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Are you good at what you do? Chances are, unless you are completely new at what you are doing you have gotten good, perhaps you have even became an expert in your field. In one recent conversation with a client, he told me that after an average of 2 months most of his sales guys are 'great' at what they do and at that point are creating their own desired income. He says that it only takes a little time to learn their clients, their computer system and organizational expectations. Typically in my professional past experiences, I would say it was a 2-6 month time frame before I felt comfortable and in some cases good at what I was doing. Of course if there was previous experience in that industry then that 2-6 months could be mere weeks.

On one hand it is good…
it's even great when a leader gets good at what they do or who they are. However, this can have an equal and opposite reaction that may not be beneficial to their personal leadership or their organization. When new directions and decisions need to be made the expert may be blind to new possibilities because they are an expert at what they have done. Notice the use of 'have done' as past tense. This can be the biggest setback for many seasoned veteran leaders as well as the novice leader due to the 'book knowledge' and previous wins that he has championed into his portfolio as another point on the scoreboard.

Often times the expert leader is bound to the the previous successes, she is bound to the past, and many times not open to the new and different ideas; the (un)tried.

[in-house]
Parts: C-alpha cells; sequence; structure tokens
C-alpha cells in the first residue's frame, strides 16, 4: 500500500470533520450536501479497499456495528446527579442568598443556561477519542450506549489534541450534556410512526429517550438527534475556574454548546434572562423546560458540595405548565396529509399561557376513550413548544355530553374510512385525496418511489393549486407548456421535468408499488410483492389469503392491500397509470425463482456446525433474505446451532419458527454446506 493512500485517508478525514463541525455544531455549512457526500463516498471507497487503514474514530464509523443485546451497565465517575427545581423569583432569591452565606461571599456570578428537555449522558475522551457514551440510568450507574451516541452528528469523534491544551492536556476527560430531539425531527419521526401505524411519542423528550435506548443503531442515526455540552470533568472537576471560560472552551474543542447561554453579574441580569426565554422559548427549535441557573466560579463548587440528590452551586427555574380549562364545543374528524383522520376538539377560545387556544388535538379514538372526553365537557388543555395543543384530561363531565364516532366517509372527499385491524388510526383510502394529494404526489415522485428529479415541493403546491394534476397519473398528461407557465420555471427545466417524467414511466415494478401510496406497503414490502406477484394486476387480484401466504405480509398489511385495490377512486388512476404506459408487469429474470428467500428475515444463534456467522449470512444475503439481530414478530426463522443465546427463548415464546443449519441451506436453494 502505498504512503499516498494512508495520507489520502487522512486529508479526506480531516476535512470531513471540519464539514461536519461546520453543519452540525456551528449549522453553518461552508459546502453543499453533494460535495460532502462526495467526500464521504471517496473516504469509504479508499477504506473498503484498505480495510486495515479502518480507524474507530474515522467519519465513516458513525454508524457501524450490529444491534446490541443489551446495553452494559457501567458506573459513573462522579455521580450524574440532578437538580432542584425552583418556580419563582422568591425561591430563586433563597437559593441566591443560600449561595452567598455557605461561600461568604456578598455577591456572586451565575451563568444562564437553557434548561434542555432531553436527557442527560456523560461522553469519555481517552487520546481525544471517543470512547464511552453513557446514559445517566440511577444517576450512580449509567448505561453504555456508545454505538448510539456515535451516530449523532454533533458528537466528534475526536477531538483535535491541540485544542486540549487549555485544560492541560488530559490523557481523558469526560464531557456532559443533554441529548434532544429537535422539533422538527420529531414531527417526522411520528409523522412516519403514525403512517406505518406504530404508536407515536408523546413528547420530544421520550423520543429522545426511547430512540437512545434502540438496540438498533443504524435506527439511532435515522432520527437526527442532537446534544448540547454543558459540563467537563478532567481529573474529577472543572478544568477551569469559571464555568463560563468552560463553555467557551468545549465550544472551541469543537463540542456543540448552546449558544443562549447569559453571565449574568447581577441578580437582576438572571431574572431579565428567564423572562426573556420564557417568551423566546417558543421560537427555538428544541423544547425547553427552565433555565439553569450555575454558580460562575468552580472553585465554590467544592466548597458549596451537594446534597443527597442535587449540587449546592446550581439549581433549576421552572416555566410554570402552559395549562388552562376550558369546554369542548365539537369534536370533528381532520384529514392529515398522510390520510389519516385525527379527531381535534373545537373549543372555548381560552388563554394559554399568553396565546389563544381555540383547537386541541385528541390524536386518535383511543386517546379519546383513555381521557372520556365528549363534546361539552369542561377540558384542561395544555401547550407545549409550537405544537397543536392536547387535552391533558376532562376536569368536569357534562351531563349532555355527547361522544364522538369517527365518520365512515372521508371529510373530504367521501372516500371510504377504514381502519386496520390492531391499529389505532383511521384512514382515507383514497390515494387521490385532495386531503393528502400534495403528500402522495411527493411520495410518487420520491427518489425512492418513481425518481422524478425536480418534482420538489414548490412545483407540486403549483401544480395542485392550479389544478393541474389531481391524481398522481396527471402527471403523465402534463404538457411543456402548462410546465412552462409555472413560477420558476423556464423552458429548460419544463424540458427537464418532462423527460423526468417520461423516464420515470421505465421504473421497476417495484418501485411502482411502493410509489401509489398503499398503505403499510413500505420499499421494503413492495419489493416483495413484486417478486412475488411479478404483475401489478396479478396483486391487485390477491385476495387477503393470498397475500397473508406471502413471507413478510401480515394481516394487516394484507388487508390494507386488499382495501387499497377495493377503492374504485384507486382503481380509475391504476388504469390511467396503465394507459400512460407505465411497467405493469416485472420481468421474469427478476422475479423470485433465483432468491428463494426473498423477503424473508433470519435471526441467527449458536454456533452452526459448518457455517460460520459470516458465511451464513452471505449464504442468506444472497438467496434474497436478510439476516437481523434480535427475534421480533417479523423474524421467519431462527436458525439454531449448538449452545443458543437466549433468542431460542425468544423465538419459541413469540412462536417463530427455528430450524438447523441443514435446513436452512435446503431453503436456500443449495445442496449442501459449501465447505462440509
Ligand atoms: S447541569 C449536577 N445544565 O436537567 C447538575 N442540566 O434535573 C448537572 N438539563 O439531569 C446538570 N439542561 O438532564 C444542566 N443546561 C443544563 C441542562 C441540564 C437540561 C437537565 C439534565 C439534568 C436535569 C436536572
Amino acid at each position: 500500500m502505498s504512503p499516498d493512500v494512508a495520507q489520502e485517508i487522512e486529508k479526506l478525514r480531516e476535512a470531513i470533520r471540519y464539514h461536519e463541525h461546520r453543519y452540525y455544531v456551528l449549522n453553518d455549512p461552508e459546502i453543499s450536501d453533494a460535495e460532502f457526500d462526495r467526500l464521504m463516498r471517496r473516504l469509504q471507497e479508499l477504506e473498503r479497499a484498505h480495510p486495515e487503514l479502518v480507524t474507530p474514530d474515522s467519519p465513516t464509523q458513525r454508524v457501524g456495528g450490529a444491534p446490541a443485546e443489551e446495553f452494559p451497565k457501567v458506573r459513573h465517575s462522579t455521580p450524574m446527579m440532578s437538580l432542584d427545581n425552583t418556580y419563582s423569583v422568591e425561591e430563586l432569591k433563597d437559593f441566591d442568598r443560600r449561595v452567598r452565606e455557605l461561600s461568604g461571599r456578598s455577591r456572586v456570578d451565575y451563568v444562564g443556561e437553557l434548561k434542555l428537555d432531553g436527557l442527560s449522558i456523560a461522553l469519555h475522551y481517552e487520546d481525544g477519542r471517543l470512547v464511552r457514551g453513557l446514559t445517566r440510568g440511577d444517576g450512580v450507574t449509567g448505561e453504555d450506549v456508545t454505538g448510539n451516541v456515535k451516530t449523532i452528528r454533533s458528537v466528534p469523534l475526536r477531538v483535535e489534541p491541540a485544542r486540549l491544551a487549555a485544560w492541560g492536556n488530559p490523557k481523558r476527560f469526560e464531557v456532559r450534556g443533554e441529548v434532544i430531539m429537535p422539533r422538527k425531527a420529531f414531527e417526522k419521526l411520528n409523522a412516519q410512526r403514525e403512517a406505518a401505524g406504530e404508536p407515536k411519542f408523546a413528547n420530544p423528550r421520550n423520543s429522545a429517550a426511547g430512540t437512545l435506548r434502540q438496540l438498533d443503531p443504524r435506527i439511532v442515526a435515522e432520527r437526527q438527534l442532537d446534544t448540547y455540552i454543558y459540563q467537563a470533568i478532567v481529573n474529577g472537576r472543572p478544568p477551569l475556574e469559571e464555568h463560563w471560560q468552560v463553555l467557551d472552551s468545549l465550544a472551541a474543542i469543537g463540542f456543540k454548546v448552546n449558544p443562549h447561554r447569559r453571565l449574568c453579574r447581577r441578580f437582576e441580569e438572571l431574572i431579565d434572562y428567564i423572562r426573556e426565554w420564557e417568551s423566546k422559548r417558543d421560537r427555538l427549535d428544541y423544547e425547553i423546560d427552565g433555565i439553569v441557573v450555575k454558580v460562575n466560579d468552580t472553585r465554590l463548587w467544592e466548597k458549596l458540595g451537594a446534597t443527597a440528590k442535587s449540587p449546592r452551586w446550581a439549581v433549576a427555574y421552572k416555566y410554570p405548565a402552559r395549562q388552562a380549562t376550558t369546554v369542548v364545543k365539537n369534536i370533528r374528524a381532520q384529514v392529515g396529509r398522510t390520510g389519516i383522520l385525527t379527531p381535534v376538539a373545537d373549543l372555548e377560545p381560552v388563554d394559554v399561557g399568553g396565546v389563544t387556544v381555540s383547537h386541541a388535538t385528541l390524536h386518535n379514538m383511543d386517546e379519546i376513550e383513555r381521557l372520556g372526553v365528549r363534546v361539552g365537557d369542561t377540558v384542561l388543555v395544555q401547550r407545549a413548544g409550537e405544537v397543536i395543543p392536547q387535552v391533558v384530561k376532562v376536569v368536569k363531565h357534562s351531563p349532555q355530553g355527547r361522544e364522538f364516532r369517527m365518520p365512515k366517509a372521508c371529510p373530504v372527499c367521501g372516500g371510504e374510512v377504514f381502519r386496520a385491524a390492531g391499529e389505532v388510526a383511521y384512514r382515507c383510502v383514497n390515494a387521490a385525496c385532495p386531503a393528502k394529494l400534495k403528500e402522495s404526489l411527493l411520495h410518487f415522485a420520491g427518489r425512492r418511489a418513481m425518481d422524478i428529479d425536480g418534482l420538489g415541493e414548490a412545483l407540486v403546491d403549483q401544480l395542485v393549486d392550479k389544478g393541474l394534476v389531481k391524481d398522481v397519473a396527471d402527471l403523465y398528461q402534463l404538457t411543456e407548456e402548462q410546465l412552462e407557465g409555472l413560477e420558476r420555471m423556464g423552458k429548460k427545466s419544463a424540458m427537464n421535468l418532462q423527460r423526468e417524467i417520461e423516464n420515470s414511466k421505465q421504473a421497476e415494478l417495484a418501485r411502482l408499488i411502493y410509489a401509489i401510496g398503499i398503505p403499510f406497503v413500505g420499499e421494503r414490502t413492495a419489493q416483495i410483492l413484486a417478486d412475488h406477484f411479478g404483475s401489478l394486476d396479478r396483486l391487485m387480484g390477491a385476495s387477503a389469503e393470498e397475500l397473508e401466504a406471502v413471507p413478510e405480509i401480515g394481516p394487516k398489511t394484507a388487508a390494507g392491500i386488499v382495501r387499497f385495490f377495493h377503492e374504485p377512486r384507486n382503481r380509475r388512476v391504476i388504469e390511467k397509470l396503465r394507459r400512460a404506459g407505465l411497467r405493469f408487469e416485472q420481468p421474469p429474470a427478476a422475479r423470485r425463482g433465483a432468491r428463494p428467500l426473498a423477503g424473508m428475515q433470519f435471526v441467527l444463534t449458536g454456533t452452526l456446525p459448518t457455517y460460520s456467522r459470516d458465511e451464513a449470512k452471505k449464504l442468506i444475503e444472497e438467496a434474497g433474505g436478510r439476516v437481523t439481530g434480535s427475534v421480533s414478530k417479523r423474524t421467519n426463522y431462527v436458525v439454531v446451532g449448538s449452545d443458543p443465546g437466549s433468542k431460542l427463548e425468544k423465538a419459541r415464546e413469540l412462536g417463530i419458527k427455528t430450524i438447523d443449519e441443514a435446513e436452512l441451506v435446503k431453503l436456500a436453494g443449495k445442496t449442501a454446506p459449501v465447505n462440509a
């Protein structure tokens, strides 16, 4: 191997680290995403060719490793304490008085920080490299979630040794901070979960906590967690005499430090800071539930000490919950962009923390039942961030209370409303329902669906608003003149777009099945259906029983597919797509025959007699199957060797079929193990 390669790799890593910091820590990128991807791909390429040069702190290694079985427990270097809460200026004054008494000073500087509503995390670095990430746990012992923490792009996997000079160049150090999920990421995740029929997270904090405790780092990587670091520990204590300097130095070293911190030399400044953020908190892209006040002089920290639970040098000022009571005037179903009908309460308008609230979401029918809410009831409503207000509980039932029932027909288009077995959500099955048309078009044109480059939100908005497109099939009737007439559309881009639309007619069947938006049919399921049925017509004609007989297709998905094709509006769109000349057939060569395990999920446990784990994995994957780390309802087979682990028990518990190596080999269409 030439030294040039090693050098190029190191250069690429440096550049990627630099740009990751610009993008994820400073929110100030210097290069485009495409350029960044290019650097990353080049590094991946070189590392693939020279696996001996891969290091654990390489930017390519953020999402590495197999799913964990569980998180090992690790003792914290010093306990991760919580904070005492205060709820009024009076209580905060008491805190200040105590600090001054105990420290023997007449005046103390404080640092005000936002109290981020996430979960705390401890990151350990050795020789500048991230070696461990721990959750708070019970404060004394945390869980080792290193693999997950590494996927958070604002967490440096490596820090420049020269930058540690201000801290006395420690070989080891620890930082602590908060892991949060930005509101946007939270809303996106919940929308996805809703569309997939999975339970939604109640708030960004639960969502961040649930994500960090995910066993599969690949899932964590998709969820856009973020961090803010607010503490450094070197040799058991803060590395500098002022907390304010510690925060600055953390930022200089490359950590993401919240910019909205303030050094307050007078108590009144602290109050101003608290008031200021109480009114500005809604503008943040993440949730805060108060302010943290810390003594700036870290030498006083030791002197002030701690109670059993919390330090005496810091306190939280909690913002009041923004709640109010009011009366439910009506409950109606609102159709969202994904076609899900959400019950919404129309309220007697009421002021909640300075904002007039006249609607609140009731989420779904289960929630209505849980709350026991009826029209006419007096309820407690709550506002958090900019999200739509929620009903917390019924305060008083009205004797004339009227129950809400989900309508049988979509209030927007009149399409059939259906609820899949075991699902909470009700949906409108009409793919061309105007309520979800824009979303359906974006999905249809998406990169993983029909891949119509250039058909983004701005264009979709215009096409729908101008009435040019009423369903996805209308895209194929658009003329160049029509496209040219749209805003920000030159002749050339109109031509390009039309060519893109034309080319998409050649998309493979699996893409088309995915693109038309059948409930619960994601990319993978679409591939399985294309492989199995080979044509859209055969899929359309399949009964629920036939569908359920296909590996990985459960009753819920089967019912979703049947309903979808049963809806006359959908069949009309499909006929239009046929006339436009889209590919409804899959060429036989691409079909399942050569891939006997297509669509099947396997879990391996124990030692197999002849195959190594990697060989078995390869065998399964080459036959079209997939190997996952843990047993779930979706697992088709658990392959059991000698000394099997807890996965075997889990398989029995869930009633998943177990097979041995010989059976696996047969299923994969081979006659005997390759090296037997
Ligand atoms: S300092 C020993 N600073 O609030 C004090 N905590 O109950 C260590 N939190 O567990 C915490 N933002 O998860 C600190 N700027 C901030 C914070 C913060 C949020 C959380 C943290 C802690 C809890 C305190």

Do you have an expert mind? Are you limited to the small closed world of an expert? Are you buckled down from the less concrete world of spacial creativity? Perhaps you need to think like a 'tyro', a beginner in learning. Tyro's have that child-like outlook on things. A child looks at a problem and thinks that some markers, mud, and G.I. Joes will fix it. They don't always think rationally. Think about a new hire, some young fresh college kid who has no experience. If you were to ask him an executive question that is too much for him to entertain you may get an answer that is not the status quo. Remember as an expert you might find yourself where the status quo only makes sense because that is what has always worked, so why shouldn't it now? Could the perception of his sub-par status quo thought actually be a new viable option, something (un)tried?

Here is the complication; your expert mind says, "this can't be done" or " this shouldn't be done." This is not beneficial to any situation. However when you begin to think like a tyro your beginner mind says, "How can this be done?" or "I wonder if this can be done?" What might you need to change in order to get your mind youth-enized? How might you get your thoughts in control so that you can think like a young tyro, a fresh college kid, child-like mindset, with new ideas and perspectives, yet maintain balance keeping your measurables and goals in perspective? Will your ego stand in the way, the ego that tells others that your success comes form your knowledge and your knowledge comes from your experience? Our ego treats us like a crooked accountant that shows a modest profit while lining his own pockets with wealth. This ego says, "because of who I am and what I have done proves that my ideas are superior." The need here is an egoless clarity.


Coaching Moment:
Now the question to begin to reframe your thinking is, "How can this be done?" Can you perhaps gain an egoless clarity to the unseen?

 


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